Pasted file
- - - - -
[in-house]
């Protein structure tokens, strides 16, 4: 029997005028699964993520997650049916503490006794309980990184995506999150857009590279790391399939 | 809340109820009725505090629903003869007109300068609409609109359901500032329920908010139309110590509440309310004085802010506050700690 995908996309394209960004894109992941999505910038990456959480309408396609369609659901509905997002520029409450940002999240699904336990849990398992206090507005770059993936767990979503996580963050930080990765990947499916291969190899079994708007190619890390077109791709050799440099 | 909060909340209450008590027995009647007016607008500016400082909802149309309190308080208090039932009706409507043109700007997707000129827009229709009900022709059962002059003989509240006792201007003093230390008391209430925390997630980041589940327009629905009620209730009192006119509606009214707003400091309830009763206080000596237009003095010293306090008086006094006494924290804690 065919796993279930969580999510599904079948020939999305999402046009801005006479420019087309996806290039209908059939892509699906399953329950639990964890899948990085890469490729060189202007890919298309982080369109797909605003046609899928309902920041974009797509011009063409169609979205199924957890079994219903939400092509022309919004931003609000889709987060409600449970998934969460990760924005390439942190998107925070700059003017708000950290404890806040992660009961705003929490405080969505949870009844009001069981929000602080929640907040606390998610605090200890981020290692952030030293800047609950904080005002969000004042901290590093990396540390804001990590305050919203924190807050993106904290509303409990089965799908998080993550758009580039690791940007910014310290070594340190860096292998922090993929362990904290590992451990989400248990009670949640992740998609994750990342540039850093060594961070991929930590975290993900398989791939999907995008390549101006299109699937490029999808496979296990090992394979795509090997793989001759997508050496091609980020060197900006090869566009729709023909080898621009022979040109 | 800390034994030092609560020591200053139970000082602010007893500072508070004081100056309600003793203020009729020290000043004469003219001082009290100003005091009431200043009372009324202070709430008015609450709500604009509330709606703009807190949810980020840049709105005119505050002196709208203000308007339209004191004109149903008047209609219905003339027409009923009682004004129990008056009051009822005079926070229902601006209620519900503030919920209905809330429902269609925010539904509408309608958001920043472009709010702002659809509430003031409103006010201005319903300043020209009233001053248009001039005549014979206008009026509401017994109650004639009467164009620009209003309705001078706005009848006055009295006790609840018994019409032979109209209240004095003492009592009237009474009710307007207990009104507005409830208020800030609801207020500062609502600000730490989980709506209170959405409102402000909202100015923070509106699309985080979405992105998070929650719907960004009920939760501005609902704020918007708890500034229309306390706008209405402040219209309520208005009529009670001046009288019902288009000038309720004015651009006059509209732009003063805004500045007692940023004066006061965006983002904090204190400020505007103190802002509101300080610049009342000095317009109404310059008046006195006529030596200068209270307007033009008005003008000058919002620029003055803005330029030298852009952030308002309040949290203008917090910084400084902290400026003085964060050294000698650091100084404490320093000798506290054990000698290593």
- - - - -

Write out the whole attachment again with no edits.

[in-house]
């Protein structure tokens, strides 16, 4: 029997005028699964993520997650049916503490006794309980990184995506999150857009590279790391399939 | 809340109820009725505090629903003869007109300068609409609109359901500032329920908010139309110590509440309310004085802010506050700690 995908996309394209960004894109992941999505910038990456959480309408396609369609659901509905997002520029409450940002999240699904336990849990398992206090507005770059993936767990979503996580963050930080990765990947499916291969190899079994708007190619890390077109791709050799440099 | 909060909340209450008590027995009647007016607008500016400082909802149309309190308080208090039932009706409507043109700007997707000129827009229709009900022709059962002059003989509240006792201007003093230390008391209430925390997630980041589940327009629905009620209730009192006119509606009214707003400091309830009763206080000596237009003095010293306090008086006094006494924290804690 065919796993279930969580999510599904079948020939999305999402046009801005006479420019087309996806290039209908059939892509699906399953329950639990964890899948990085890469490729060189202007890919298309982080369109797909605003046609899928309902920041974009797509011009063409169609979205199924957890079994219903939400092509022309919004931003609000889709987060409600449970998934969460990760924005390439942190998107925070700059003017708000950290404890806040992660009961705003929490405080969505949870009844009001069981929000602080929640907040606390998610605090200890981020290692952030030293800047609950904080005002969000004042901290590093990396540390804001990590305050919203924190807050993106904290509303409990089965799908998080993550758009580039690791940007910014310290070594340190860096292998922090993929362990904290590992451990989400248990009670949640992740998609994750990342540039850093060594961070991929930590975290993900398989791939999907995008390549101006299109699937490029999808496979296990090992394979795509090997793989001759997508050496091609980020060197900006090869566009729709023909080898621009022979040109 | 800390034994030092609560020591200053139970000082602010007893500072508070004081100056309600003793203020009729020290000043004469003219001082009290100003005091009431200043009372009324202070709430008015609450709500604009509330709606703009807190949810980020840049709105005119505050002196709208203000308007339209004191004109149903008047209609219905003339027409009923009682004004129990008056009051009822005079926070229902601006209620519900503030919920209905809330429902269609925010539904509408309608958001920043472009709010702002659809509430003031409103006010201005319903300043020209009233001053248009001039005549014979206008009026509401017994109650004639009467164009620009209003309705001078706005009848006055009295006790609840018994019409032979109209209240004095003492009592009237009474009710307007207990009104507005409830208020800030609801207020500062609502600000730490989980709506209170959405409102402000909202100015923070509106699309985080979405992105998070929650719907960004009920939760501005609902704020918007708890500034229309306390706008209405402040219209309520208005009529009670001046009288019902288009000038309720004015651009006059509209732009003063805004500045007692940023004066006061965006983002904090204190400020505007103190802002509101300080610049009342000095317009109404310059008046006195006529030596200068209270307007033009008005003008000058919002620029003055803005330029030298852009952030308002309040949290203008917090910084400084902290400026003085964060050294000698650091100084404490320093000798506290054990000698290593």